Today is the last day of our road trip. We are having a lot of fun visiting new places, meeting new people and making Project BudBurst observations, but it will be nice to be home again too.
After breakfast, we pack up the car and drive north out of Council Bluffs to the DeSoto National Wildlife Refuge. DeSoto lies on the floodplain of the Missouri River and is a great place to fish and view waterfowl. We stop first at the Visitor Center where we meet Ashley Berkler Danielson, the Visitor Services Specialist for the Refuge. We talk with Ashley about Project BudBurst and she talks with us about the Refuge and the flooding that happened there last year. She shares pictures documenting the flooded conditions at the Refuge. Nearly everything was underwater during the flood and for a good long time afterwards. Amazingly, the only part of the Visitor Center that was really flooded was the basement. Not much was damaged except the heating and cooling system for the building. Unfortunately, that meant many of the artifacts from the historic Bertrand Steamboat, found and excavated at the Refuge, had to be packed up and stored to preserve them until proper climate control of the building is restored. Looks like we’ll have to make a return visit to see those!
|Layers of silt from the flooding can still by seen throughout the Refuge|
It’s back in the car for a quick auto tour of DeSoto. The landscape is striking in that layers of silt can still be seen nearly everywhere and the plants are trying to break through and recolonize. It reminds me of a landscape that has recently been burned, except here there is no ash or burned debris, just silt. Lots and lots of silt. In some places along the road, we see long stretches of standing dead trees that couldn’t handle the flooding. Yet, even with all of the destruction, the Refuge is teeming with life. We see turkeys, a killdeer, geese, a Baltimore oriole, and a woodpecker as we drive around. We are told that many Plains cottonwoods perished during the flood, but still there are many others in full leaf, cotton flying around our car like a light snow. This will be our only “official” stop for today, so we drink in the fresh air and views before steering our car back to I-80.
|A Goatsbeard at DeSoto NWR|
We’ve set the car to cruise and are making our way towards Colorado quickly now. Many miles to cover before the day is out. But we still need a few breaks, so while in Nebraska, we stop at a Rest Area just outside Cozad and take a few minutes to explore the plants growing there. We find yet another Plains cottonwood and make a Project BudBurst observation. Then back in the car and away we go to Fort Collins and home.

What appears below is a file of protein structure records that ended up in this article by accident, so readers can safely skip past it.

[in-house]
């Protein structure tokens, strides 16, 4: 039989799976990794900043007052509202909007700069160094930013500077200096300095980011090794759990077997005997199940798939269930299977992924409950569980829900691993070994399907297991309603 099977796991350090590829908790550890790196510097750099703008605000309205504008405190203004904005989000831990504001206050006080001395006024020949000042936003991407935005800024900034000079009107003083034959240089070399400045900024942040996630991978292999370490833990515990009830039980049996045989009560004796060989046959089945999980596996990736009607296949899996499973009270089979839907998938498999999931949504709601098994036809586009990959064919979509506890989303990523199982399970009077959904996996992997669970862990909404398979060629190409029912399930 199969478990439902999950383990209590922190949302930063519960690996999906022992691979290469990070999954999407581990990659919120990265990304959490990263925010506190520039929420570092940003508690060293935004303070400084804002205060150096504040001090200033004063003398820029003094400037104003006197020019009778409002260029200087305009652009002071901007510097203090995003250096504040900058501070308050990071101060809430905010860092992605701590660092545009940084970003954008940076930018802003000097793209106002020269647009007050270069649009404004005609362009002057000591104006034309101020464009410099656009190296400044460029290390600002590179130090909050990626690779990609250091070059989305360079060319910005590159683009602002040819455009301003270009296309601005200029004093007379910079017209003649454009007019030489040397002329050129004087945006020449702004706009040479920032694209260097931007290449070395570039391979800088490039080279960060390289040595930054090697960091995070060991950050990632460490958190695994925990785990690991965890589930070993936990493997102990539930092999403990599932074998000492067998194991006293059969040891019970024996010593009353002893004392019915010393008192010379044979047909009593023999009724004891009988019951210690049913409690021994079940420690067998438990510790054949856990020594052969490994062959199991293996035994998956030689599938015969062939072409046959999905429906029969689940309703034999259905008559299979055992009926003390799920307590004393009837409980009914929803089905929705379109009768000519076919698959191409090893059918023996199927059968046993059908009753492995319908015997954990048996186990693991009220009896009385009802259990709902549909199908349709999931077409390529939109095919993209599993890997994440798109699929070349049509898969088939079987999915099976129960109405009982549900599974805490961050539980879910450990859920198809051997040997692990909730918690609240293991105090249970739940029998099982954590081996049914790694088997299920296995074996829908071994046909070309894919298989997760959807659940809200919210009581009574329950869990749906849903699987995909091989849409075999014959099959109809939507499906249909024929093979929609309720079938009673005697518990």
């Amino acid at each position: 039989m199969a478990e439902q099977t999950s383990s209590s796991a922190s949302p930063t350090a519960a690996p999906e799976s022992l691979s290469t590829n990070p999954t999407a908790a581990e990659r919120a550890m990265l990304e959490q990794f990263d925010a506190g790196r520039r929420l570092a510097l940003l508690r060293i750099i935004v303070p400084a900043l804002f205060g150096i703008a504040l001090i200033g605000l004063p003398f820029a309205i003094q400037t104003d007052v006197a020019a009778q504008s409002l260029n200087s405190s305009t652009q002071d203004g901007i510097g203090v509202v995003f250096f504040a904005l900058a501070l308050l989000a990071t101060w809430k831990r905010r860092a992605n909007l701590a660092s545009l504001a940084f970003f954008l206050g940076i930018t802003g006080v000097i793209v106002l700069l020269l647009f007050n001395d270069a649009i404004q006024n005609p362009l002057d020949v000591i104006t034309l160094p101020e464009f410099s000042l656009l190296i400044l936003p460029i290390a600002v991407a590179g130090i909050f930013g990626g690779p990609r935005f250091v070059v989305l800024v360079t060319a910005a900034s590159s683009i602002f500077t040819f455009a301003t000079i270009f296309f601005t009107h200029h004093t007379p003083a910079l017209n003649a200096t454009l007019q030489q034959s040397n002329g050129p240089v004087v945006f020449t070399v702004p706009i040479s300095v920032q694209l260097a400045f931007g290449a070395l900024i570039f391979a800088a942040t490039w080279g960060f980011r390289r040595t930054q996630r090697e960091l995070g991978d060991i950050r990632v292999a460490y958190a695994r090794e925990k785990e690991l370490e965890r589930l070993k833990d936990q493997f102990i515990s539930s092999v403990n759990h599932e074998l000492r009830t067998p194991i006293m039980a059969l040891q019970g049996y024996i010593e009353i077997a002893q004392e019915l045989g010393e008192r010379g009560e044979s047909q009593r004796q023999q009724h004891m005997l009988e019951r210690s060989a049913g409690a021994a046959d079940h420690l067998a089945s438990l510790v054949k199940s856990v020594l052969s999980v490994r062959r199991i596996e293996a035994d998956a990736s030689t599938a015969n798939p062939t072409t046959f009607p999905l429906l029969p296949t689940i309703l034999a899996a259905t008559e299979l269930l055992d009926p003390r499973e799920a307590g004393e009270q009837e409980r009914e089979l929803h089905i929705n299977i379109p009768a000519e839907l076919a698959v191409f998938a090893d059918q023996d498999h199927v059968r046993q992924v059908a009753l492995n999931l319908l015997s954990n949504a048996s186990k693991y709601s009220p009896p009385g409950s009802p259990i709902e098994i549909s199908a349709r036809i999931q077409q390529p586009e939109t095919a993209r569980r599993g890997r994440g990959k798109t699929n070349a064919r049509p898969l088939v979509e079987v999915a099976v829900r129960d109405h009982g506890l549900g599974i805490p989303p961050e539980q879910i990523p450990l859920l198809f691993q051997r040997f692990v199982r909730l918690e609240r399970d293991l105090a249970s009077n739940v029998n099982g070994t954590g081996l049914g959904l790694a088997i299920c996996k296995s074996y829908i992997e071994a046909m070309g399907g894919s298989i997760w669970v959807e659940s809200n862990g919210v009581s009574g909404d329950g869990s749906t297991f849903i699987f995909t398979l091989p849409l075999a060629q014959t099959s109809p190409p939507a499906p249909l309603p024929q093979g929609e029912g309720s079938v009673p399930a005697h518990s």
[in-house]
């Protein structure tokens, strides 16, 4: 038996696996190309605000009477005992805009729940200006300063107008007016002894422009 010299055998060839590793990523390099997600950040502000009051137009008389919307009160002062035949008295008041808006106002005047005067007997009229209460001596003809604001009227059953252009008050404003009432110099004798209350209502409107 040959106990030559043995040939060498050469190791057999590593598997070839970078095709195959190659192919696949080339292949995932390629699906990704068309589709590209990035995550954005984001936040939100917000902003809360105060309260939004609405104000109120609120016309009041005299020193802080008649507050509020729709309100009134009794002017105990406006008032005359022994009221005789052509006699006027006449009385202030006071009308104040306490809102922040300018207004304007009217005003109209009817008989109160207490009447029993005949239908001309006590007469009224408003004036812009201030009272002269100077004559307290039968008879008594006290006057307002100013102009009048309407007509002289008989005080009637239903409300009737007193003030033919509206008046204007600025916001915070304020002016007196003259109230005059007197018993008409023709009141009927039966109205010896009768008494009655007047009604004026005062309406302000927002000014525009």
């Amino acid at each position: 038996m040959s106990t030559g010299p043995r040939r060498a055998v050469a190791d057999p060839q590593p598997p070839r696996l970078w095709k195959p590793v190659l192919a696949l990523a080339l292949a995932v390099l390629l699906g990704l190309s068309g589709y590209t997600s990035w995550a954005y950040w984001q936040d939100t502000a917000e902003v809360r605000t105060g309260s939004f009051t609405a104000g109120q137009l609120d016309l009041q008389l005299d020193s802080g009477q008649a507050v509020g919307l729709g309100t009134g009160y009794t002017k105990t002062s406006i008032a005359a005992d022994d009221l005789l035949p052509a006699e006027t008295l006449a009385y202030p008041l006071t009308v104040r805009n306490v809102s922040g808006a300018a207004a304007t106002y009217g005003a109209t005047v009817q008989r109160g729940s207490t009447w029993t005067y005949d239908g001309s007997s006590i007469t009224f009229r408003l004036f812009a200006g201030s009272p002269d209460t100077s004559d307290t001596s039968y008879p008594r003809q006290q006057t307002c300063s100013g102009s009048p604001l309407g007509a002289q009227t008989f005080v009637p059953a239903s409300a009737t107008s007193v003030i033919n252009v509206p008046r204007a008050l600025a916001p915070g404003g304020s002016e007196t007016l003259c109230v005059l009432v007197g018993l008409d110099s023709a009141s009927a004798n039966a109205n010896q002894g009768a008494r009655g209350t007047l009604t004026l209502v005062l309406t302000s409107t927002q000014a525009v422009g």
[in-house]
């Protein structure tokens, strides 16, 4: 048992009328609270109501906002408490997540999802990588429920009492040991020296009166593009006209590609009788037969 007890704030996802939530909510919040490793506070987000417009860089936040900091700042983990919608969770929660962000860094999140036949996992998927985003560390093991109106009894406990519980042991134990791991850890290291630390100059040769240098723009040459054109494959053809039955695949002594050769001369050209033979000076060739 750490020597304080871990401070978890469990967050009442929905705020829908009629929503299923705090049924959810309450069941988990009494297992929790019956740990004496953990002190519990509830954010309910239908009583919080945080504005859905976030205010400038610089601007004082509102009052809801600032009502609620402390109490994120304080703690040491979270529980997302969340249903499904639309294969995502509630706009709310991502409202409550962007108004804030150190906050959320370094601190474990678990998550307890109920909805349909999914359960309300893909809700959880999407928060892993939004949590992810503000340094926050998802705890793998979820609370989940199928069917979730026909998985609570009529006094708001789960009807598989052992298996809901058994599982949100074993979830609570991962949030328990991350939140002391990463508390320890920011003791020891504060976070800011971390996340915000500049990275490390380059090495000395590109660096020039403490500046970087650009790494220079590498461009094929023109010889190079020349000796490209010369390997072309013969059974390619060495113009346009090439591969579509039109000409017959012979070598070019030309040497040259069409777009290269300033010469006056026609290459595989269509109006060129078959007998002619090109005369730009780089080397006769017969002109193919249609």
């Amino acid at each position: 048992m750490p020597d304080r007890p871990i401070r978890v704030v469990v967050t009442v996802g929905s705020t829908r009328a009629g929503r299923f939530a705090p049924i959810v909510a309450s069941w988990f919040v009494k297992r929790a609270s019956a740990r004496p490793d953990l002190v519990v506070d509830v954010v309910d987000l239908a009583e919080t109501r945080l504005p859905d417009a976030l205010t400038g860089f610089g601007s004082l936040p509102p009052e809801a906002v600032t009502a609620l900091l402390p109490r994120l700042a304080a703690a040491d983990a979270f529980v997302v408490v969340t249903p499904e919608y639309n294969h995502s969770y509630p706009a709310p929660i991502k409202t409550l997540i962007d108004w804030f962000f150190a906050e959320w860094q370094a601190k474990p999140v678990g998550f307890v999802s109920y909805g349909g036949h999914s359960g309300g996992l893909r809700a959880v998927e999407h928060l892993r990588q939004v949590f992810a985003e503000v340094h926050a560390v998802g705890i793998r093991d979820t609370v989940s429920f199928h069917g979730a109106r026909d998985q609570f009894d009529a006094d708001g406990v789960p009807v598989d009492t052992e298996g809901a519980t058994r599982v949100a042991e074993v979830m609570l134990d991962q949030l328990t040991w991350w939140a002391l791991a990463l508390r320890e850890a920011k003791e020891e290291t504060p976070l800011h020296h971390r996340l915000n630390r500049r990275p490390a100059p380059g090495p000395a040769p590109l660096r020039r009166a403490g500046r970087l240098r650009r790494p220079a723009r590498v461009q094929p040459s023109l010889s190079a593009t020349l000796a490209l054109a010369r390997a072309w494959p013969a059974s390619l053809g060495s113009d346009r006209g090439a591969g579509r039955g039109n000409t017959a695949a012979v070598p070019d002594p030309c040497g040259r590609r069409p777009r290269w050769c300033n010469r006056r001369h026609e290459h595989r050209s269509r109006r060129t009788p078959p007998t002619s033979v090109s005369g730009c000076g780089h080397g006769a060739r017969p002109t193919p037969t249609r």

It is a few days since our first Project BudBurst RoadTrip Adventure. As I reflect back, I realize this road trip was unique from the many other road trips I’ve taken over the years. Because one of the goals was to make Project BudBurst observations along the way, every stop we made with our car, whether at a rest area, restaurant, gas station, National Park, or National Wildlife Refuge became its own mini-adventure. Instead of simply “looking at” our surroundings, we were actively “engaging with” and “seeking out” our surroundings at each stop. This made the entire trip even more enriching and fun. It also made the trip a little bit longer than we had planned, since we often got so engaged in our searches that we’d lose track of time! On the next trip, we’ll plan in a little buffer time to help with that. On a plant-related note, we learned along the way that Plains cottonwood (Populous deltoides) is a great tree for Project BudBurst observers from the West to the Midwest. We made observations of it at nearly all of our stops! If you are new to plants or just want to focus on one plant during a road trip, Plains cottonwood might be a great plant to watch.
With all the fun we had on this trip, my husband and I are thinking about making all of our future road trips Project BudBurst RoadTrip Adventures! We hope you'll be inspired to do the same!
Want a Project BudBurst Postcard to take with you on your road trip? Send an email to the address above and we'll send you one!